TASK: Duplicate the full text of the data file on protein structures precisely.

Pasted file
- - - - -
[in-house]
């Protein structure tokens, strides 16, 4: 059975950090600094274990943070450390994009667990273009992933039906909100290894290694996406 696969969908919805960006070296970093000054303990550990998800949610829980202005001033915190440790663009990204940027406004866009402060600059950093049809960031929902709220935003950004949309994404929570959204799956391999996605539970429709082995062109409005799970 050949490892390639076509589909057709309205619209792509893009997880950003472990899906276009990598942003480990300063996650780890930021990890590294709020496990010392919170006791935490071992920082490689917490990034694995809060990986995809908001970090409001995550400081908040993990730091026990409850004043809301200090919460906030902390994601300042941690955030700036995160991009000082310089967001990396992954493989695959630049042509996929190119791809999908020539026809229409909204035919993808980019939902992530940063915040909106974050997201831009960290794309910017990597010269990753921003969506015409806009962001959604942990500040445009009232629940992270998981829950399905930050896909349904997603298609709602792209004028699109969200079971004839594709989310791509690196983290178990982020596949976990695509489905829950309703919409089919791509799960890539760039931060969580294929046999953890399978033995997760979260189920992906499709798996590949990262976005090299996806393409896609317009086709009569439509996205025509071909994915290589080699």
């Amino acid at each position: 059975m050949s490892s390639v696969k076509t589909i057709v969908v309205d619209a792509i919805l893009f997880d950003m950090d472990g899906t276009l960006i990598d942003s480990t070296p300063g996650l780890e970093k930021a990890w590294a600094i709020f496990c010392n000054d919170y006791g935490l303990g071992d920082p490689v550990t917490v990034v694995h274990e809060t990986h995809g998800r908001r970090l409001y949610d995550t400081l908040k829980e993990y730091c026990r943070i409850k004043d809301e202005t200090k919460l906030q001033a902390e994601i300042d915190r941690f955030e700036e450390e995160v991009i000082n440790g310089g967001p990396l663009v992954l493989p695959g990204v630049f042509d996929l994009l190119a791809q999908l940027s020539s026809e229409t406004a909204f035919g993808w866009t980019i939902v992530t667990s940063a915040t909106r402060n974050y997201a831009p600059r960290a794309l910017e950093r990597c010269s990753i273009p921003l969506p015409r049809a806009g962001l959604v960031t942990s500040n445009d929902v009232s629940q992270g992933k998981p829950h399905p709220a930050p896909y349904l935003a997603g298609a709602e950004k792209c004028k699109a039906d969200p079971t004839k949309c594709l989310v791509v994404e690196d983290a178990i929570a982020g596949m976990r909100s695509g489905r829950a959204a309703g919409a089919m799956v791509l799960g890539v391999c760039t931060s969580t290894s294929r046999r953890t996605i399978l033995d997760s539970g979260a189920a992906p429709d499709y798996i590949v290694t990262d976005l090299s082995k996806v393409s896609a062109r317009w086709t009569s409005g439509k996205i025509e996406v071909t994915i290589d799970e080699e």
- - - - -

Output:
[in-house]
């Protein structure tokens, strides 16, 4: 059975950090600094274990943070450390994009667990273009992933039906909100290894290694996406 696969969908919805960006070296970093000054303990550990998800949610829980202005001033915190440790663009990204940027406004866009402060600059950093049809960031929902709220935003950004949309994404929570959204799956391999996605539970429709082995062109409005799970 050949490892390639076509589909057709309205619209792509893009997880950003472990899906276009990598942003480990300063996650780890930021990890590294709020496990010392919170006791935490071992920082490689917490990034694995809060990986995809908001970090409001995550400081908040993990730091026990409850004043809301200090919460906030902390994601300042941690955030700036995160991009000082310089967001990396992954493989695959630049042509996929190119791809999908020539026809229409909204035919993808980019939902992530940063915040909106974050997201831009960290794309910017990597010269990753921003969506015409806009962001959604942990500040445009009232629940992270998981829950399905930050896909349904997603298609709602792209004028699109969200079971004839594709989310791509690196983290178990982020596949976990695509489905829950309703919409089919791509799960890539760039931060969580294929046999953890399978033995997760979260189920992906499709798996590949990262976005090299996806393409896609317009086709009569439509996205025509071909994915290589080699």
């Amino acid at each position: 059975m050949s490892s390639v696969k076509t589909i057709v969908v309205d619209a792509i919805l893009f997880d950003m950090d472990g899906t276009l960006i990598d942003s480990t070296p300063g996650l780890e970093k930021a990890w590294a600094i709020f496990c010392n000054d919170y006791g935490l303990g071992d920082p490689v550990t917490v990034v694995h274990e809060t990986h995809g998800r908001r970090l409001y949610d995550t400081l908040k829980e993990y730091c026990r943070i409850k004043d809301e202005t200090k919460l906030q001033a902390e994601i300042d915190r941690f955030e700036e450390e995160v991009i000082n440790g310089g967001p990396l663009v992954l493989p695959g990204v630049f042509d996929l994009l190119a791809q999908l940027s020539s026809e229409t406004a909204f035919g993808w866009t980019i939902v992530t667990s940063a915040t909106r402060n974050y997201a831009p600059r960290a794309l910017e950093r990597c010269s990753i273009p921003l969506p015409r049809a806009g962001l959604v960031t942990s500040n445009d929902v009232s629940q992270g992933k998981p829950h399905p709220a930050p896909y349904l935003a997603g298609a709602e950004k792209c004028k699109a039906d969200p079971t004839k949309c594709l989310v791509v994404e690196d983290a178990i929570a982020g596949m976990r909100s695509g489905r829950a959204a309703g919409a089919m799956v791509l799960g890539v391999c760039t931060s969580t290894s294929r046999r953890t996605i399978l033995d997760s539970g979260a189920a992906p429709d499709y798996i590949v290694t990262d976005l090299s082995k996806v393409s896609a062109r317009w086709t009569s409005g439509k996205i025509e996406v071909t994915i290589d799970e080699e």